The technical errors which granted these 16 teachers to remain on the job indicate a problem within the New York City School District and the New York City Police Department. It would be necessary to review each case to come to a reasonable investigative conclusion of why each of these teachers were allowed to remain on in “rubber rooms” type scenarios.
In evaluating why these teachers were allowed to remain teaching after sexual abuse or harassment was reported here are some of the reasons things went sideways in their cases:
1.      The school district has an agreement with the New York City Police Department that when a sexual or physical abuse situation occurs, the school district investigator will investigate the claim prior to contacting law enforcement.
2.      The school district investigator has police powers but they are limited.
3.      In acting as a law enforcement agent the school district investigator would be required to follow the proper criminal procedures that law enforcement follow e.g. advising the perpetrator of their Miranda Warnings.
4.      The school district investigator and law enforcement work together in performing the investigation. It is possible the school district investigator would investigate the initial allegations and then call law enforcement. Upon responding to the school where the incident took place law enforcement would be briefed by the investigator and then law enforcement would take the investigation from this point forward.
5.      Law enforcement investigated the initial complaint, teachers such as Eller’s were contacted, but they failed to Mirandize him.
There are many reasons a law enforcement officer must Mirandize a person of interest. If law enforcement has narrowed their focus on an individual as the person who may have committed the crime, then they must administer the Miranda Warnings. If during an interview of a witness it becomes apparent that an individual who is giving law enforcement information discloses a piece of evidence only the perpetrator would know, then law enforcement are required to stop him and advised him of the Miranda Warnings.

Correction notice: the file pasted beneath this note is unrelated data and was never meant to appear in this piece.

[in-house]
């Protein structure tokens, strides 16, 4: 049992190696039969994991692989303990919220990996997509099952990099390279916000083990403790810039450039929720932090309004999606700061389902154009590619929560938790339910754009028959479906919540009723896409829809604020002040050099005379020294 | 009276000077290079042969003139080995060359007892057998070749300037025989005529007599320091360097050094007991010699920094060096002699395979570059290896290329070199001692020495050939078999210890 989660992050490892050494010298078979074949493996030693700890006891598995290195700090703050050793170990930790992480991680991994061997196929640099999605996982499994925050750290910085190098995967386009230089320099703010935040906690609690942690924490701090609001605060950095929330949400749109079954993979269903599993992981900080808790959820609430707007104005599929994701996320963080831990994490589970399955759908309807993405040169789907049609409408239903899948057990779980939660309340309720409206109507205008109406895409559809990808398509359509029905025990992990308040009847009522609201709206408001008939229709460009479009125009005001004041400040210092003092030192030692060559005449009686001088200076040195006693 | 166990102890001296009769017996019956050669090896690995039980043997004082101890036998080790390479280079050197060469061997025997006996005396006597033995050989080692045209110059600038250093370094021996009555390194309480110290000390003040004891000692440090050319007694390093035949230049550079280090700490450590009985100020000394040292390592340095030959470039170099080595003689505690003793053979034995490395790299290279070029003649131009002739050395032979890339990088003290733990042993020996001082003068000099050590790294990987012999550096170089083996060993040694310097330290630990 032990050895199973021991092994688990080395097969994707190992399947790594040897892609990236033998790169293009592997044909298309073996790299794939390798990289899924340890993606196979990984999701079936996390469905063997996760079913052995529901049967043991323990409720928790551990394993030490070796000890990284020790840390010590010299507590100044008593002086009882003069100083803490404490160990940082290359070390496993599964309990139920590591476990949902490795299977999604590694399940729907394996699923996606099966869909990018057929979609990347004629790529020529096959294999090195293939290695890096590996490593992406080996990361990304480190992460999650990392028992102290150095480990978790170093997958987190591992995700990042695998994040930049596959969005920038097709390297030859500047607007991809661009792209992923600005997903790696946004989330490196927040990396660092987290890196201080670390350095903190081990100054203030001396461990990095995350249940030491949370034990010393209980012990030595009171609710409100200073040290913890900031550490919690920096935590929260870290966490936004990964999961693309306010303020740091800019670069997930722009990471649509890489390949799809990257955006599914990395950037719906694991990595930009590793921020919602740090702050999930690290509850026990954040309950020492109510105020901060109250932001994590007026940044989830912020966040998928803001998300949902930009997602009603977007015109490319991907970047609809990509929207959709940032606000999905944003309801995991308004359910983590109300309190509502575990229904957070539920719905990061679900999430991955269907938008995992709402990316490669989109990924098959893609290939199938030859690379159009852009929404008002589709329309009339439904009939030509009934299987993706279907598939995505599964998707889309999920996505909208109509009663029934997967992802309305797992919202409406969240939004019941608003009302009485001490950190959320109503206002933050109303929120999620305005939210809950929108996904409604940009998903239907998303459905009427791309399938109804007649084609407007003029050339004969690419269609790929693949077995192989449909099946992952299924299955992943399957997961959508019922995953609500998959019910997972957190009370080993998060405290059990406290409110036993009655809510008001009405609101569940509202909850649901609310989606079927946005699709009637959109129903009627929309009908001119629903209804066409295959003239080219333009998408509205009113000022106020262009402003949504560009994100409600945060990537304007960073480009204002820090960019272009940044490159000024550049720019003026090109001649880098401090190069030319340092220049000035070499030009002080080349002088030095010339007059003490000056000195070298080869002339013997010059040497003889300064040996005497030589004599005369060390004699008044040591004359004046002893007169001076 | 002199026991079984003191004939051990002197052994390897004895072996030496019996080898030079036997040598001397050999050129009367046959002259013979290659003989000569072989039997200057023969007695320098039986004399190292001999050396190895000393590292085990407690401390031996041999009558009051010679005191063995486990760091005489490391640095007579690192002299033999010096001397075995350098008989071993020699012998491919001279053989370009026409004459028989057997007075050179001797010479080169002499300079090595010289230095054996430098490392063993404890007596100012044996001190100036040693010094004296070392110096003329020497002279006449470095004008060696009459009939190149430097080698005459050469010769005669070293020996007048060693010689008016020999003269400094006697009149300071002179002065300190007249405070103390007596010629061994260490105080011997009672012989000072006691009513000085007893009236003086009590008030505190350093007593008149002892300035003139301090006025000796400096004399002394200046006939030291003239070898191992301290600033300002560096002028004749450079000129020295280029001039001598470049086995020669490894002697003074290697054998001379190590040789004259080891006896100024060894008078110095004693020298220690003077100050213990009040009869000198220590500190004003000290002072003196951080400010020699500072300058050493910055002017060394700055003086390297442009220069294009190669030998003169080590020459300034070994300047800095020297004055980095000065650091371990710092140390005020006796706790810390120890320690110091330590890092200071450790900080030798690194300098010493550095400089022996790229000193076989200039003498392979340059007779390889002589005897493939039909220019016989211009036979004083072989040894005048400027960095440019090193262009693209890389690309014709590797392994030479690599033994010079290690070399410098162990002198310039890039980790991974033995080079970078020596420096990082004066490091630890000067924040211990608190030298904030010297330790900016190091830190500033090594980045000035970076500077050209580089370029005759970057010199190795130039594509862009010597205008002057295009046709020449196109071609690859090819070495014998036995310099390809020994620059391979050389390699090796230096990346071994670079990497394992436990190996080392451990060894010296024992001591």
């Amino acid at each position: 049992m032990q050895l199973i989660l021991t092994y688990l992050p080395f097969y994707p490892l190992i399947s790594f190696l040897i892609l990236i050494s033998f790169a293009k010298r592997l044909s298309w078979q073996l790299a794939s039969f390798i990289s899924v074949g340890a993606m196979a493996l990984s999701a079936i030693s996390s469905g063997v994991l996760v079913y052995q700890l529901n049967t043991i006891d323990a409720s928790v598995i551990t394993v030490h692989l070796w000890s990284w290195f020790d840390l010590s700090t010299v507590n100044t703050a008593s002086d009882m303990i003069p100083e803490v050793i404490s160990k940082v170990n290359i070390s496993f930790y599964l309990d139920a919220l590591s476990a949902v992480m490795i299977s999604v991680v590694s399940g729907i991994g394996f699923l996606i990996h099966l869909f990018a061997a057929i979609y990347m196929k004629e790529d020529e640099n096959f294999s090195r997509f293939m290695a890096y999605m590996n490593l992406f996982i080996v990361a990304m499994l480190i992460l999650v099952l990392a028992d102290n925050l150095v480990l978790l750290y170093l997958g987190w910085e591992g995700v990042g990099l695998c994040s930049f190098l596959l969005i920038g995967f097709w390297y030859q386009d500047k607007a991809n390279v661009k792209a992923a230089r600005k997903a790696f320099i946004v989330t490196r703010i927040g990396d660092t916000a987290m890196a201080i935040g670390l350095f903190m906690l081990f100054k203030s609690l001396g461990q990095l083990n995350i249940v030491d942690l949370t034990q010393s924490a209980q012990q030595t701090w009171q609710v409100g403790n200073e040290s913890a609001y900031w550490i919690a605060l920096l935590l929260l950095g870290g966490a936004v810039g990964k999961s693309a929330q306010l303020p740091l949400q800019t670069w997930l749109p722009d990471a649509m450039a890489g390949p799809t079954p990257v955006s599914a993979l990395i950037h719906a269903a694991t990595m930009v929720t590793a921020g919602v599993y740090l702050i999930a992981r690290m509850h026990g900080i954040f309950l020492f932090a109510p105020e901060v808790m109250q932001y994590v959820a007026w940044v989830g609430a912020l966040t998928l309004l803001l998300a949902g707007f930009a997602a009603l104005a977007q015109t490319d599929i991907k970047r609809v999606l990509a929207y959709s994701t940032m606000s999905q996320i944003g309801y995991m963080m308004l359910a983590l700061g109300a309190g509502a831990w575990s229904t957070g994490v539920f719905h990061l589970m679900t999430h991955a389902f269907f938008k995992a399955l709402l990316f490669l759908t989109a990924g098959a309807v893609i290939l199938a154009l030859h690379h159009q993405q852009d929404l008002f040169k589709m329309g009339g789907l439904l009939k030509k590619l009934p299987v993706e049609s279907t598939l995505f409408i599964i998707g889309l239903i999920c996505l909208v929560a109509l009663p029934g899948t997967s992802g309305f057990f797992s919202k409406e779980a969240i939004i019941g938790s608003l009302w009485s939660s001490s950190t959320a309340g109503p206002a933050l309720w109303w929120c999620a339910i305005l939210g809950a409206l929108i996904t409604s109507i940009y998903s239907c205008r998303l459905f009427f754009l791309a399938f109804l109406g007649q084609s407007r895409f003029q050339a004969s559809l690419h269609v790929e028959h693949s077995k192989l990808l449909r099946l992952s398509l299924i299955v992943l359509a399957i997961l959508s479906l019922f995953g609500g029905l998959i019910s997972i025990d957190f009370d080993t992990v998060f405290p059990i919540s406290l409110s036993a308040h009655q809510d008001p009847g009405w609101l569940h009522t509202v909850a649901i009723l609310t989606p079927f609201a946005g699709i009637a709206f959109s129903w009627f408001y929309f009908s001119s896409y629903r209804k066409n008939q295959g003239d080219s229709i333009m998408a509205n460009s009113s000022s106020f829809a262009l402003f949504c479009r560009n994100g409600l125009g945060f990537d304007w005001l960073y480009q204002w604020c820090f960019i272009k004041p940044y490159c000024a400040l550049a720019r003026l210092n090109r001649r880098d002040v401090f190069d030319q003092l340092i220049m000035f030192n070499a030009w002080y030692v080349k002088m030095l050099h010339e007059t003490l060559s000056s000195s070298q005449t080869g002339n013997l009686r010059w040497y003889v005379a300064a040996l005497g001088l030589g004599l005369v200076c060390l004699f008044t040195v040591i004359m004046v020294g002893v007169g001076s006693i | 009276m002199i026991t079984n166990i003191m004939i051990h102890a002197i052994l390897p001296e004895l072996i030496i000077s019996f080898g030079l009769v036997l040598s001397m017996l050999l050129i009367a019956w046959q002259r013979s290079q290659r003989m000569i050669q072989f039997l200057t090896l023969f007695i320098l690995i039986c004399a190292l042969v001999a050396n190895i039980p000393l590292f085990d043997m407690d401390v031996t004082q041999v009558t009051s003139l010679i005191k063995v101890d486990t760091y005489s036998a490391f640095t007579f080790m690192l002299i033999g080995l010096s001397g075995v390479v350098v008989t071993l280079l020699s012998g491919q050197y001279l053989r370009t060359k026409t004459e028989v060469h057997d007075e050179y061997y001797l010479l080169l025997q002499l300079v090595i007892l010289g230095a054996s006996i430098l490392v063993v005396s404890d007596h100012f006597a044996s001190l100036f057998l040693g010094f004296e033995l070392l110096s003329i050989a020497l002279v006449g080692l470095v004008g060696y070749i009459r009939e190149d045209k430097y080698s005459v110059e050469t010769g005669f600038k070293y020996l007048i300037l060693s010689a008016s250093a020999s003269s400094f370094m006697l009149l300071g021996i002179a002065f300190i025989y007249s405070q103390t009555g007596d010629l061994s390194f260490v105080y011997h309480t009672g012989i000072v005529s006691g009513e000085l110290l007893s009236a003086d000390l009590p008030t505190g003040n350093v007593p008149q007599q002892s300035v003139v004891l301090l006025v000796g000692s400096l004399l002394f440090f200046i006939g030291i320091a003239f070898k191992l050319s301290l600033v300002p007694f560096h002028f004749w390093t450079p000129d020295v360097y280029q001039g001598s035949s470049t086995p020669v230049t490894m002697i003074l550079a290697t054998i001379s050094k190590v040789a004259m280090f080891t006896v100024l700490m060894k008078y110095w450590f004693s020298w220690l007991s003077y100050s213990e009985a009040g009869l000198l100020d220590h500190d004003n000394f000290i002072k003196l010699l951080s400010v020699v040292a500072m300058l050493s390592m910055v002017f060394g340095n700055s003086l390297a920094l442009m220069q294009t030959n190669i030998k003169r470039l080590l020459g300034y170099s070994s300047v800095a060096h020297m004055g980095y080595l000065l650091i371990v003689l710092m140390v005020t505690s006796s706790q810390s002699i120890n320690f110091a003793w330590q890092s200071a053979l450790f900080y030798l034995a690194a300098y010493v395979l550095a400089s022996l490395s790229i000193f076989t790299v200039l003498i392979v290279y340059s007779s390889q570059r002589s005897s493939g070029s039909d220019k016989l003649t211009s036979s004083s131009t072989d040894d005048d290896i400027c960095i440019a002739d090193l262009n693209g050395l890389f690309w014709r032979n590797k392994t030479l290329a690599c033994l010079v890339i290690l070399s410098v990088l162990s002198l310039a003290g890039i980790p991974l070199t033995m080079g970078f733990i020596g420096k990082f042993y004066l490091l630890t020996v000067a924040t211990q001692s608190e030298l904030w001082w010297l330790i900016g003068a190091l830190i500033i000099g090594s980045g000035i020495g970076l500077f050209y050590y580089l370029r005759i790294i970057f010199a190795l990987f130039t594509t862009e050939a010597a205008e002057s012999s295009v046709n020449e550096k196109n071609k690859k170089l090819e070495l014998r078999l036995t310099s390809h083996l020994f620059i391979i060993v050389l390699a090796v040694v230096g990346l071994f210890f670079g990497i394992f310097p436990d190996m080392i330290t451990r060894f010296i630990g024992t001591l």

What is happening in the New York City School District is no different than what occurs across the United States. Generally, the Board of Education who perform the investigations independently of what law enforcement does, they may investigate the allegations two to three years after the allegations were made. The problem is there are many complaints and only a few investigators to handle the case load.
Failing to perform the investigation two to three years after the allegations have been made is incompetence and illogical. In the United States teachers have one of the highest sexual assault allegations rate specifically because they deal with children on a daily basis; it is common sense. The opportunities for the teacher to act out are present during a school setting where the teacher and student are alone. Sometimes the teacher is so confident the school district will not discipline him he will sexual or physically act out towards a student.
Parents share some responsibilities in sexual and physical abuse situations. If a child is assaulted or harassed in any way, the child should have an open door policy with their parents to discuss what a teacher did to them which was inappropriate or a crime. Parents can then decide what law enforcement or school district involvement there should be.
The ultimate responsibility is for the student to tell someone that a teacher is making them feel uncomfortable. In the Eller’s matter, as soon as he made his first sexual comment he should have been reported and removed from the classroom. Failure by the student to report is and always will be an issue as being sexually harassed or assaulted is an embarrassing situation for the student. It is important that parents and the school district teach children how to report a teacher for misconduct of any kind.
Whoever the individuals are who are responsible for the 16 teachers in the New York City School District to remain in their job, it would be prudent and logical that new procedures, policies, and a process which mandates how an allegation of sexual and physical misconduct by a teacher is handled. Just maybe the Eller’s of this world will not only be placed in a “rubber room” but one with bars around it; never to see daylight.

Lawrence W. Daly
Kent, WA